We have completed maintenance on DiscoverMagazine.com and action may be required on your account. Learn More

Welcome to the Anthropocene, the First Human Epoch

By Nathaniel Scharping
Aug 30, 2016 9:11 PMNov 20, 2019 1:11 AM


Sign up for our email newsletter for the latest science news

(Credit: NASA/Wikimedia Commons) This week, at the 35th International Geologic Conference in South Africa, members of a working group recommended that the Anthropocene be officially recognized as the latest geologic epoch. This would mark a transition from the Holocene, which began almost 12,000 years ago at the end of the last Ice Age, and the beginning of the "age of humans."

Living in the Human Age

The term "Anthropocene" was popularized in 2000 by atmospheric scientist Paul Crutzen to refer to the unprecedented rate of environmental change occurring in the age of man. Since then, proponents have argued that humanity is altering the Earth to such a degree that our influence will be discernible millions of years from now. The term has seen widespread usage, but has not yet been formally recognized by the International Union of Geological Sciences (IUGS), the body that rules on the geological time scale. The Working Group on the Anthropocene (AWG), a subset of the IUGS, published a paper last year that summarized the majority opinion of the group: conditions that defined the Holocene have changed enough that the Earth has entered a new epoch. For the Anthropocene to gain epoch status, geologists must prove that it has left a mark on Earth's skin. For example, the end-Cretaceous extinction that wiped out the dinosaurs stands out clearly as a thin line of iridium etched into the rock. Today, it's not an asteroid that's precipitating global changes, it's us. While the evidence of climate change is clear on the surface, it's harder to see the effects on a geologic level. For something to appear in the very bedrock of the Earth, it needs to cause changes at a fundamental level. Like rings on a tree, geologists look to the varying strata of Earth's bedrock to piece together the planet's history. Now, for the first time, we are looking at the rock and seeing evidence of ourselves. Various papers have identified telltale markers of human intervention, including fly ash from the Industrial Revolution, pesticides in the soil, changing levels of carbon dioxide in ice cores and increasing rates of species extinction; but the sign that will likely hold up best is radioactive material.

The BAKER test of Operation Crossroads, July 25, 1946. (Credit: Everett Historical) Beginning in the 1950s and ending in 1980, atmospheric tests of thermonuclear devices spread radioactive elements like uranium and plutonium around the world. These elements are distinctly unnatural and will be visible for millions of years in sediments the world over. In addition, they correspond to a relatively narrow band of time, making stratigraphic dating more precise. This measure would put the beginning of the Anthropocene around the middle of the 20th century.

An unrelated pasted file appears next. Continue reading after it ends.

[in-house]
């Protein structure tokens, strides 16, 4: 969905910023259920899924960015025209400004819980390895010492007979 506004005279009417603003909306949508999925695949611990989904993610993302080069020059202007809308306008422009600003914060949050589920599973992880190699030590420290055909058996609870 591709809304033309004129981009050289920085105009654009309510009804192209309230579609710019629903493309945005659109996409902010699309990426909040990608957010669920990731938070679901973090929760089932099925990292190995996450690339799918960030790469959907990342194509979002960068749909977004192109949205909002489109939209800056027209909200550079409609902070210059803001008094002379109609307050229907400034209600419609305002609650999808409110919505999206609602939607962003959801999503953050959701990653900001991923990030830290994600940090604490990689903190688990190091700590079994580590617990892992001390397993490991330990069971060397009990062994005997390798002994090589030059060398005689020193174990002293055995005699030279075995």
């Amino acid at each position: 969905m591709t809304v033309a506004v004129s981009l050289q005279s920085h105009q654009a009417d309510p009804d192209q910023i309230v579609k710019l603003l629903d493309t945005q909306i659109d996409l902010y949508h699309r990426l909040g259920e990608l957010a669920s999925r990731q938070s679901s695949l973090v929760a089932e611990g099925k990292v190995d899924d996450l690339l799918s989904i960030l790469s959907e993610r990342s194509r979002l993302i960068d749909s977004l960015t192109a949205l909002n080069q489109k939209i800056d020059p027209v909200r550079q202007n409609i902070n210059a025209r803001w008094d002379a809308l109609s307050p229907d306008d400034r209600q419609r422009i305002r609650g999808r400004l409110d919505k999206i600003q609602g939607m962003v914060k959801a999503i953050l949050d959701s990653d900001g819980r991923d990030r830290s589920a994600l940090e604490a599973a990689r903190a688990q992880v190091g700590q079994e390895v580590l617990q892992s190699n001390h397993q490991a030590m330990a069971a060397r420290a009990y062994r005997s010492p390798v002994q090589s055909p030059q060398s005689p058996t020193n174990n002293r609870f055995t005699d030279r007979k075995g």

Humanity Leaving Its Mark

It's important to remember that the beginning of the Anthropocene does not correspond the first measurable indications of human activity. Rather, it is the first point at which human activity shows up in the stratigraphic record. While artifacts of our civilization may date further back, our epoch begins when human activities first appear in the layer of rock beneath us — what's called a golden spike. This method of dating turns the geologic process on its head, says Jan Zalasiewicz, a researcher at the University of Leicester and AWG member. Instead of looking back through the layers of rock and piecing together the story of the Earth, researchers are now looking to the sediment for evidence to confirm a theory. And, they found it. "This is not some speculative thing that might happen, we're talking about what has already happened and where there’s already a record," says Peter Haff, a geophysics professor at Duke University, also a member of the AWG. "Moreover, if humanity were to disappear today, the changes that have already been wrought on the surface of the earth are sufficiently large that even a million, a hundred million years from now, if somebody looked back ... they would see that there was some serious change in how the Earth functions, and it happened right about this point in time," he says. The last epoch, the Holocene, lasted 11,000 years. The two before that lasted 2.5 million years. The epoch before those two went on for almost 20 million years. It used to take a long time for the planet to undergo momentous shifts that are captured in layers of rock. That we've shifted epochs in a fraction of the time implies significant and long-lasting changes have occurred in only a few thousand years of human civilization.

1 free article left
Want More? Get unlimited access for as low as $1.99/month

Already a subscriber?

Register or Log In

1 free articleSubscribe
Discover Magazine Logo
Want more?

Keep reading for as low as $1.99!


Already a subscriber?

Register or Log In

More From Discover
Recommendations From Our Store
Shop Now
Stay Curious
Our List

Sign up for our weekly science updates.

To The Magazine

Save up to 40% off the cover price when you subscribe to Discover magazine.

Copyright © 2024 Kalmbach Media Co.